Jane Sophia WEBB
Also known as: née White
Document - The Little Mother of Mount Riddock
Ernestine HILL wrote this article in the 1930s when the journalist was in Central Australia.
Ernestine HILL; from NPWHF Jane WEBB file
Petrick, Jose. (2010, November). The History of Alice Springs through Landmarks & Street Names. St Marys, South Australia: Openbook Howden Design and Print. pp. 188-9.
Benjamin (Ben) Mark Webb and his sons, Quinton, Kilmot and Bennett jnr --- Pioneer pastoralists.
In 1908 he with his bride Jane, and brother Joe, travelled to the Winnecke and Arltunga Goldfields after the rush. From the Oodnadatta railhead they went by horse and dray to the remote mining area.
Jane, a Methodist deaconess, tended the men in illness and injury; she was one of the few women among the many prospectors on the gold field.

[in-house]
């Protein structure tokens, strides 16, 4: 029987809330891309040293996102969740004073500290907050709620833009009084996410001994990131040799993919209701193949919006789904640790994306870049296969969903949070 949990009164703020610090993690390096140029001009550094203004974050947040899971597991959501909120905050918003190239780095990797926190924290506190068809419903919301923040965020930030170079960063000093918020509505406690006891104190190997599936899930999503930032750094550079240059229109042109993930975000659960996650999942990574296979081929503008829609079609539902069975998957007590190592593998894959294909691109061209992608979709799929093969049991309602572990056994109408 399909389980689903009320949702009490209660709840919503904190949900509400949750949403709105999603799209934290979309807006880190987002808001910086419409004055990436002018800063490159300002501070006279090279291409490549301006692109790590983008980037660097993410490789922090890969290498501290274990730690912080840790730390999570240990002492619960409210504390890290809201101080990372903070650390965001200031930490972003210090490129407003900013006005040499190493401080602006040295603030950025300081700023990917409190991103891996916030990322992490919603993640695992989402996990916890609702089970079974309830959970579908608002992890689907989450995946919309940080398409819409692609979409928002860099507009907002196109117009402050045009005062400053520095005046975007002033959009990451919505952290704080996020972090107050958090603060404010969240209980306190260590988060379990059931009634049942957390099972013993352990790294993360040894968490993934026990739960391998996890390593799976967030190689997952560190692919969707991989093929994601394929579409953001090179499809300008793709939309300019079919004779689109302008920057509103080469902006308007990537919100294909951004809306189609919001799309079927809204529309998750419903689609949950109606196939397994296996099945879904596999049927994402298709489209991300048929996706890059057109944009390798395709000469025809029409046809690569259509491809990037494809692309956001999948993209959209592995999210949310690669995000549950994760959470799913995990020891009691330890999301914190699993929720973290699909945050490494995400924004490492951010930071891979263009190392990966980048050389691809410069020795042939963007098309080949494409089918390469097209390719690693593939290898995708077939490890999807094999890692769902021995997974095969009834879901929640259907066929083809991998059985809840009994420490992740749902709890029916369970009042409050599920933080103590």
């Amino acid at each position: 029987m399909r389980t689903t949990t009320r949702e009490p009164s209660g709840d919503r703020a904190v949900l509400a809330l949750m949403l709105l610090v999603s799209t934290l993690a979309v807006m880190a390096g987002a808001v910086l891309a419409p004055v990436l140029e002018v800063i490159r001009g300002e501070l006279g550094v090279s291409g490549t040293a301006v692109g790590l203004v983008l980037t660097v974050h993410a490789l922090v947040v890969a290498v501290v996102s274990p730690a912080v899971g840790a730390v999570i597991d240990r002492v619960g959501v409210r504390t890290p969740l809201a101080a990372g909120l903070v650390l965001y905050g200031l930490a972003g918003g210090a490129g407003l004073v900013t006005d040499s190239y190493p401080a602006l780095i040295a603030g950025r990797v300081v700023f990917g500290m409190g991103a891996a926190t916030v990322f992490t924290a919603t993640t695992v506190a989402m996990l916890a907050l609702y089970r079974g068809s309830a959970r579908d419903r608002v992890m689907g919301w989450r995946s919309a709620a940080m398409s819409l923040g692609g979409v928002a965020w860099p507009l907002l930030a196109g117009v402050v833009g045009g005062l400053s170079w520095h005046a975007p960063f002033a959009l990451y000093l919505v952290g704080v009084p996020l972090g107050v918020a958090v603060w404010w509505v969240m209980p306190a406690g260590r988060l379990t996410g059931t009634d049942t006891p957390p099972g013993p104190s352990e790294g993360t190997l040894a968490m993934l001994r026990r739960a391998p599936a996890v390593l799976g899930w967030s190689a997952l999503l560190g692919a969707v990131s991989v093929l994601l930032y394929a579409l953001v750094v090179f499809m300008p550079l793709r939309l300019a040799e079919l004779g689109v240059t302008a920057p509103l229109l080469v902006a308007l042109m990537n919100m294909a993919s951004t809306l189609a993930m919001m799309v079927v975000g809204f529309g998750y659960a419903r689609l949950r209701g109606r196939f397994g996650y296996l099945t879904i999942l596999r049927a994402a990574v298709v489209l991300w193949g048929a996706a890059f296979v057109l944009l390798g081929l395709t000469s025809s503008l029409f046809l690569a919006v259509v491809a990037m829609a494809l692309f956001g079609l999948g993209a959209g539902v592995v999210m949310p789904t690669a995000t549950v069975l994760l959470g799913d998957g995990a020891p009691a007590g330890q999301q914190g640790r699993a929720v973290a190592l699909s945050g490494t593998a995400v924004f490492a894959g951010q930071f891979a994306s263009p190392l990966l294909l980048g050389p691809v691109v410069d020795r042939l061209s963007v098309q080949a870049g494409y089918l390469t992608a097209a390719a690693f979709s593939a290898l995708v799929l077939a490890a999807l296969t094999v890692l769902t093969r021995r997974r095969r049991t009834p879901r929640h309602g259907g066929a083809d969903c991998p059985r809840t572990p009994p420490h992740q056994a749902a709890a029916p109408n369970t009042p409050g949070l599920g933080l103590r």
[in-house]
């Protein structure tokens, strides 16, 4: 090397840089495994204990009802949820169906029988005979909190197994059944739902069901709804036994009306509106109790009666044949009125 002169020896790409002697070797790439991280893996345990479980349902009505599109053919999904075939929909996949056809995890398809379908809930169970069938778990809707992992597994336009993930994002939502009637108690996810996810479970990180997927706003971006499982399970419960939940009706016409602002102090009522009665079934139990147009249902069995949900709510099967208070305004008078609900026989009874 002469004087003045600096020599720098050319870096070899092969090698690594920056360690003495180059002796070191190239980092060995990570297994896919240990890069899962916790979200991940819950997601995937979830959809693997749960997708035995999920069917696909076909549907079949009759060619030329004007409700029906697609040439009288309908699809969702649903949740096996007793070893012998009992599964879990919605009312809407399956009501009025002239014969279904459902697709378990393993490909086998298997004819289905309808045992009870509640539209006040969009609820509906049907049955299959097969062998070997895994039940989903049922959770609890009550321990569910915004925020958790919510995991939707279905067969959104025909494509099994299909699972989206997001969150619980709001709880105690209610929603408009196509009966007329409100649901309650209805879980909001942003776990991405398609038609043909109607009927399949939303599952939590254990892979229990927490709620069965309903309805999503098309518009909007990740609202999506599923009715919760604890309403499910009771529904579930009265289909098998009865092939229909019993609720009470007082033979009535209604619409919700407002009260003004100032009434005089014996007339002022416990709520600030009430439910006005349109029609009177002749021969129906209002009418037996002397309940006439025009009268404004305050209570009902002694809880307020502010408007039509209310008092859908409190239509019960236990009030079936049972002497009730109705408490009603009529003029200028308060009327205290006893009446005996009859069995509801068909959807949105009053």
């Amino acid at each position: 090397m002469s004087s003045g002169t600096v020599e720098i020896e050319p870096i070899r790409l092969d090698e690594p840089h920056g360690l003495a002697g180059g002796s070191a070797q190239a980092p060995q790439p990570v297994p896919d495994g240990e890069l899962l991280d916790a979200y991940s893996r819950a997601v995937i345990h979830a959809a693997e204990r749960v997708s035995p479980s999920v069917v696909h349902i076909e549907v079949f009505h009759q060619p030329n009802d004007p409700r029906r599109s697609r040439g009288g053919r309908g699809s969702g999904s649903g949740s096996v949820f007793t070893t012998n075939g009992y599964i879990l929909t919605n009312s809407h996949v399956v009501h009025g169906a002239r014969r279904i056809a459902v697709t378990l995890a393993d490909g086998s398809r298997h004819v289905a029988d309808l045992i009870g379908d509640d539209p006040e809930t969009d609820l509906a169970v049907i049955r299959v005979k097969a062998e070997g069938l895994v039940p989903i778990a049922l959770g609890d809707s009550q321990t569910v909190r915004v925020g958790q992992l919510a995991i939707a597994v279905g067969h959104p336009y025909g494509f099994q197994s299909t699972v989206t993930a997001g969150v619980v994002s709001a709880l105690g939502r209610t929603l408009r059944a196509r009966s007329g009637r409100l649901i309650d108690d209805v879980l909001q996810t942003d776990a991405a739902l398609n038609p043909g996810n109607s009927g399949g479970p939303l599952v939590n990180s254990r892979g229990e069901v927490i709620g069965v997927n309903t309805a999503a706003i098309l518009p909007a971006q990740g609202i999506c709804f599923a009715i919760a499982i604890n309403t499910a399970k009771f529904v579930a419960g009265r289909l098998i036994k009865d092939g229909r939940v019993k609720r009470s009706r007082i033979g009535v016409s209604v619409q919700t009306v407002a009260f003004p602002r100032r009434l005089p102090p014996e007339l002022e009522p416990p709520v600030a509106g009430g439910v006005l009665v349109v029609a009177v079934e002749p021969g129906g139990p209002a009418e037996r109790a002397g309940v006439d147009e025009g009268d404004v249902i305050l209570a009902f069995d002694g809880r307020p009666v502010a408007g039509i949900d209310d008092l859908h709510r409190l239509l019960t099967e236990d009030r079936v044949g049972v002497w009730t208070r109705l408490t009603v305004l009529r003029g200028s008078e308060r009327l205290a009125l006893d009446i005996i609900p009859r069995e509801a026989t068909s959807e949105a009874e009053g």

Ben had a wedding ring made for his bride from Arltunga gold studded with three Arltunga garnets, originally thought to be rubies. The ring became a treasured family possession.
Jane had five children, Quinton, Kilmot, Elva (Mrs Joe Webb), Bennett snr and Joy (Mrs Anderson). She went to Oodnadatta for the birth of Quinton but for her other children, was tended only by her husband and a loyal Aboriginal woman. Pioneer women accepted this way of life.
Jane, who devoted her life to her family, rarely saw another European women.
Following a long illness, suffered at the station, she died in 1933. She was survived by Ben, who died two years later, and their five children.
Under shade trees in the Mount Riddock cemetery, lie the graves of Jane, Ben, Quinton, Bennett snr, Bennett jnr, Natalie (Mrs Kilmot Webb) and prospector Jack Saxby, from New Zealand.